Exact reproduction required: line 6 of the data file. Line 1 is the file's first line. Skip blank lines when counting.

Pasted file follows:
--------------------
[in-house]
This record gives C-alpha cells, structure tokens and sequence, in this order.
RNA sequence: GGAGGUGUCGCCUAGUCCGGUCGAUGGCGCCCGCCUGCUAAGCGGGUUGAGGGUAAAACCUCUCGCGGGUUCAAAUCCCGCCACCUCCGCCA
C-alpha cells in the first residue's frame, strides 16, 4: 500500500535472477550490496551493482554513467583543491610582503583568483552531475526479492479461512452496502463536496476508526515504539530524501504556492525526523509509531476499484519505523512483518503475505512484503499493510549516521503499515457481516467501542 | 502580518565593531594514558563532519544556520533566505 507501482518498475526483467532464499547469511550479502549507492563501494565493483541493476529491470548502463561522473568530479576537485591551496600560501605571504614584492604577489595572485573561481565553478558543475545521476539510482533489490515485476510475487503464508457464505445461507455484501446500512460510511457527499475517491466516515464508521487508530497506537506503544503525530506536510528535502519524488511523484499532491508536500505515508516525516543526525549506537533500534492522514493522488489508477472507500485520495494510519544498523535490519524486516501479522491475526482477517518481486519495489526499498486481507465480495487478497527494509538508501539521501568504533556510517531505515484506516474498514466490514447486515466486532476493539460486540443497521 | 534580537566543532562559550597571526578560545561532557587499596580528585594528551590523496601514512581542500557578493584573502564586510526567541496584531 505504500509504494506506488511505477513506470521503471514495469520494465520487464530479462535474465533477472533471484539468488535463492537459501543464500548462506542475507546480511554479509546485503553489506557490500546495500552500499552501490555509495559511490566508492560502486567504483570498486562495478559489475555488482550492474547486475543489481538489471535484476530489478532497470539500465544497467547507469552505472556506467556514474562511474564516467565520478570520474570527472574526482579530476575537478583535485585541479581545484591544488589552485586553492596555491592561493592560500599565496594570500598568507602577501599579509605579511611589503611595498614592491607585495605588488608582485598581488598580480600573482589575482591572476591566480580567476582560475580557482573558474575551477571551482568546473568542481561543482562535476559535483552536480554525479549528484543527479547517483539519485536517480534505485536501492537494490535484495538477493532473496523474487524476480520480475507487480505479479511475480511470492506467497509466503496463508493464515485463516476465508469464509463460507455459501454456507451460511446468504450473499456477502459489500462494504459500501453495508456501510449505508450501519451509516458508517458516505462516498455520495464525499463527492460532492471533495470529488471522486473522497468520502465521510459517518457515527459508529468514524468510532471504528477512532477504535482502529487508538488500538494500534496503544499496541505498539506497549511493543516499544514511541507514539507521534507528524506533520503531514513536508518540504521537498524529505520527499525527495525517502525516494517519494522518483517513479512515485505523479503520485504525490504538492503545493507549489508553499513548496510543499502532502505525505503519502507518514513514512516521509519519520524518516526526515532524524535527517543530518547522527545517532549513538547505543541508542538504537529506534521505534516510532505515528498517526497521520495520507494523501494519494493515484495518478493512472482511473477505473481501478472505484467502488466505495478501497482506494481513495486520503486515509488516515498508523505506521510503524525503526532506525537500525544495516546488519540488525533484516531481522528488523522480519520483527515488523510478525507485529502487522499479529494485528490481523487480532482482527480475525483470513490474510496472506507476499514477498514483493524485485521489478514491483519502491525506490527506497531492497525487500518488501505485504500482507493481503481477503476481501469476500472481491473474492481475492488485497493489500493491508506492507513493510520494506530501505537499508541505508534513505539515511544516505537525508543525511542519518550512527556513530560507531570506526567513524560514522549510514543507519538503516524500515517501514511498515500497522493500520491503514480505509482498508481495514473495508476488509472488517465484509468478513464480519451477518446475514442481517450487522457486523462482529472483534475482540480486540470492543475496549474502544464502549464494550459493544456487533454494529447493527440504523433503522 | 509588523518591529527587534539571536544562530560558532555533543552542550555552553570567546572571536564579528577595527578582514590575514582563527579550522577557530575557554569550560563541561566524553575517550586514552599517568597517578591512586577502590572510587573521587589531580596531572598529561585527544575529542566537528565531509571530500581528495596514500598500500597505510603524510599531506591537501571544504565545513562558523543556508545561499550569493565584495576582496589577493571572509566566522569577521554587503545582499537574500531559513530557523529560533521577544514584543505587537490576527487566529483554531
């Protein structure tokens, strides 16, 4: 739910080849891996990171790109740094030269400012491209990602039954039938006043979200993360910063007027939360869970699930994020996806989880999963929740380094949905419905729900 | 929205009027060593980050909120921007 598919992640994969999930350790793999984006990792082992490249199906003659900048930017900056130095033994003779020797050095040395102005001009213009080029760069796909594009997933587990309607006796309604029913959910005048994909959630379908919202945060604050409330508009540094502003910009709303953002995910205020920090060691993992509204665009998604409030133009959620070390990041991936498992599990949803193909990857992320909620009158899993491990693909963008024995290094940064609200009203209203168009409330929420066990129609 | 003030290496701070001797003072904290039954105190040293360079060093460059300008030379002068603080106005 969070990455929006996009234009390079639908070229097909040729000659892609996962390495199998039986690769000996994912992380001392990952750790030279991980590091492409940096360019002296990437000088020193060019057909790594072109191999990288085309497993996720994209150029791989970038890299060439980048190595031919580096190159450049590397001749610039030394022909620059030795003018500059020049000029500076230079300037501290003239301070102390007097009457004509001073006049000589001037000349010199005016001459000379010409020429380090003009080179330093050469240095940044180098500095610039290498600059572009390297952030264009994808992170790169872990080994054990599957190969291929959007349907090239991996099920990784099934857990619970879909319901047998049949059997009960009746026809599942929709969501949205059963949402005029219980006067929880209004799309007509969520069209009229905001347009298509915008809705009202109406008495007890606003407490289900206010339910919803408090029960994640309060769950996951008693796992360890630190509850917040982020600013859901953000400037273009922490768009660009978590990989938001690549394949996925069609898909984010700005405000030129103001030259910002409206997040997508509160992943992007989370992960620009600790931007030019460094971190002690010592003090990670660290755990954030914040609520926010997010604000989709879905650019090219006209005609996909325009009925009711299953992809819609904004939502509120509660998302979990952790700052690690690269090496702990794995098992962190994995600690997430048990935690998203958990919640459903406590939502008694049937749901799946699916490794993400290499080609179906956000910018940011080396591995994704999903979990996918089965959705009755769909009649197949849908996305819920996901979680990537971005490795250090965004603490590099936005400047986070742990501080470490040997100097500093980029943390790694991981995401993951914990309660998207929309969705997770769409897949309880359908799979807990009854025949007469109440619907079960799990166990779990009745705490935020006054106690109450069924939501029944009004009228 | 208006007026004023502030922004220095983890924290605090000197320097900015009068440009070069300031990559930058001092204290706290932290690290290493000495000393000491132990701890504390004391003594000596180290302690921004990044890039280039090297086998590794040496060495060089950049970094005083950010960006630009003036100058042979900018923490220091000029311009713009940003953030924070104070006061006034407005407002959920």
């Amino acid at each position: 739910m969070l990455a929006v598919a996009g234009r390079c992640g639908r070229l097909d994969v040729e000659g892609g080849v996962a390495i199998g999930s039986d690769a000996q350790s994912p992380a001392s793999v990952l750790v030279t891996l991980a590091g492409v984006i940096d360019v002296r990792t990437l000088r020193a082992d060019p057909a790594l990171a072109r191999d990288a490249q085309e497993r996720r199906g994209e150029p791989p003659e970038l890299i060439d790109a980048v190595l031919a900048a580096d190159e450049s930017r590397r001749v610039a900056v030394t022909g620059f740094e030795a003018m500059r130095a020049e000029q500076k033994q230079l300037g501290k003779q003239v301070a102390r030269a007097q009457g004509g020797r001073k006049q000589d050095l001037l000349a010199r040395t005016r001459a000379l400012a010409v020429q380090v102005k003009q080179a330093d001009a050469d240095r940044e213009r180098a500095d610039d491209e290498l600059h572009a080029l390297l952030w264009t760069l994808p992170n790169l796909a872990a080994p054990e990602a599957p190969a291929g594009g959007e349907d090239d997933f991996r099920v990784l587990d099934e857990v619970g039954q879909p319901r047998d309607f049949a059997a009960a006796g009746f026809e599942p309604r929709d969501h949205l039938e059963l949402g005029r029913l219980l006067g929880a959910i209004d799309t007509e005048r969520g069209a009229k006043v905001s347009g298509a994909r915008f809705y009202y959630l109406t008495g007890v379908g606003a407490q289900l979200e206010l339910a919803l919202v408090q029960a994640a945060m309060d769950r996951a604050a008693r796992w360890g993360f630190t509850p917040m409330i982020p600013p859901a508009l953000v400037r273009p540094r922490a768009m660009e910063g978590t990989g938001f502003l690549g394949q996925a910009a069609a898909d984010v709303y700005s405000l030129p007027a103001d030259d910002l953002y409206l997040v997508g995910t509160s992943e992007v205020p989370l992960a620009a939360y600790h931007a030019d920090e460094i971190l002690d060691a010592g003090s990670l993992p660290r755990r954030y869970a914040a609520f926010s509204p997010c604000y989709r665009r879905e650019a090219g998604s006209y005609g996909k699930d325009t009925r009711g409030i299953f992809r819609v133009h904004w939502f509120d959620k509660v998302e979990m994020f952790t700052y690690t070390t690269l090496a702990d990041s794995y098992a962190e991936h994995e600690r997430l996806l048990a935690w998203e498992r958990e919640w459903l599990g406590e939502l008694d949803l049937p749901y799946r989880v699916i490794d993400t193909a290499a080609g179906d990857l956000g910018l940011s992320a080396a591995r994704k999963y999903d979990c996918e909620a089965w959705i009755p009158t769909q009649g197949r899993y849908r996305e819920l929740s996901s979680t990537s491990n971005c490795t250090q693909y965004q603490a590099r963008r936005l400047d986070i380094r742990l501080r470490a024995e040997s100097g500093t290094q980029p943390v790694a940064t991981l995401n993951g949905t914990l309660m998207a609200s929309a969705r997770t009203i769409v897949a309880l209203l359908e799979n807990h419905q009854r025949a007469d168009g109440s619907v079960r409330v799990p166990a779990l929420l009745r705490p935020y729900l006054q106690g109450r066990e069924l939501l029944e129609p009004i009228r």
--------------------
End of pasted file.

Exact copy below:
């Amino acid at each position: 739910m969070l990455a929006v598919a996009g234009r390079c992640g639908r070229l097909d994969v040729e000659g892609g080849v996962a390495i199998g999930s039986d690769a000996q350790s994912p992380a001392s793999v990952l750790v030279t891996l991980a590091g492409v984006i940096d360019v002296r990792t990437l000088r020193a082992d060019p057909a790594l990171a072109r191999d990288a490249q085309e497993r996720r199906g994209e150029p791989p003659e970038l890299i060439d790109a980048v190595l031919a900048a580096d190159e450049s930017r590397r001749v610039a900056v030394t022909g620059f740094e030795a003018m500059r130095a020049e000029q500076k033994q230079l300037g501290k003779q003239v301070a102390r030269a007097q009457g004509g020797r001073k006049q000589d050095l001037l000349a010199r040395t005016r001459a000379l400012a010409v020429q380090v102005k003009q080179a330093d001009a050469d240095r940044e213009r180098a500095d610039d491209e290498l600059h572009a080029l390297l952030w264009t760069l994808p992170n790169l796909a872990a080994p054990e990602a599957p190969a291929g594009g959007e349907d090239d997933f991996r099920v990784l587990d099934e857990v619970g039954q879909p319901r047998d309607f049949a059997a009960a006796g009746f026809e599942p309604r929709d969501h949205l039938e059963l949402g005029r029913l219980l006067g929880a959910i209004d799309t007509e005048r969520g069209a009229k006043v905001s347009g298509a994909r915008f809705y009202y959630l109406t008495g007890v379908g606003a407490q289900l979200e206010l339910a919803l919202v408090q029960a994640a945060m309060d769950r996951a604050a008693r796992w360890g993360f630190t509850p917040m409330i982020p600013p859901a508009l953000v400037r273009p540094r922490a768009m660009e910063g978590t990989g938001f502003l690549g394949q996925a910009a069609a898909d984010v709303y700005s405000l030129p007027a103001d030259d910002l953002y409206l997040v997508g995910t509160s992943e992007v205020p989370l992960a620009a939360y600790h931007a030019d920090e460094i971190l002690d060691a010592g003090s990670l993992p660290r755990r954030y869970a914040a609520f926010s509204p997010c604000y989709r665009r879905e650019a090219g998604s006209y005609g996909k699930d325009t009925r009711g409030i299953f992809r819609v133009h904004w939502f509120d959620k509660v998302e979990m994020f952790t700052y690690t070390t690269l090496a702990d990041s794995y098992a962190e991936h994995e600690r997430l996806l048990a935690w998203e498992r958990e919640w459903l599990g406590e939502l008694d949803l049937p749901y799946r989880v699916i490794d993400t193909a290499a080609g179906d990857l956000g910018l940011s992320a080396a591995r994704k999963y999903d979990c996918e909620a089965w959705i009755p009158t769909q009649g197949r899993y849908r996305e819920l929740s996901s979680t990537s491990n971005c490795t250090q693909y965004q603490a590099r963008r936005l400047d986070i380094r742990l501080r470490a024995e040997s100097g500093t290094q980029p943390v790694a940064t991981l995401n993951g949905t914990l309660m998207a609200s929309a969705r997770t009203i769409v897949a309880l209203l359908e799979n807990h419905q009854r025949a007469d168009g109440s619907v079960r409330v799990p166990a779990l929420l009745r705490p935020y729900l006054q106690g109450r066990e069924l939501l029944e129609p009004i009228r």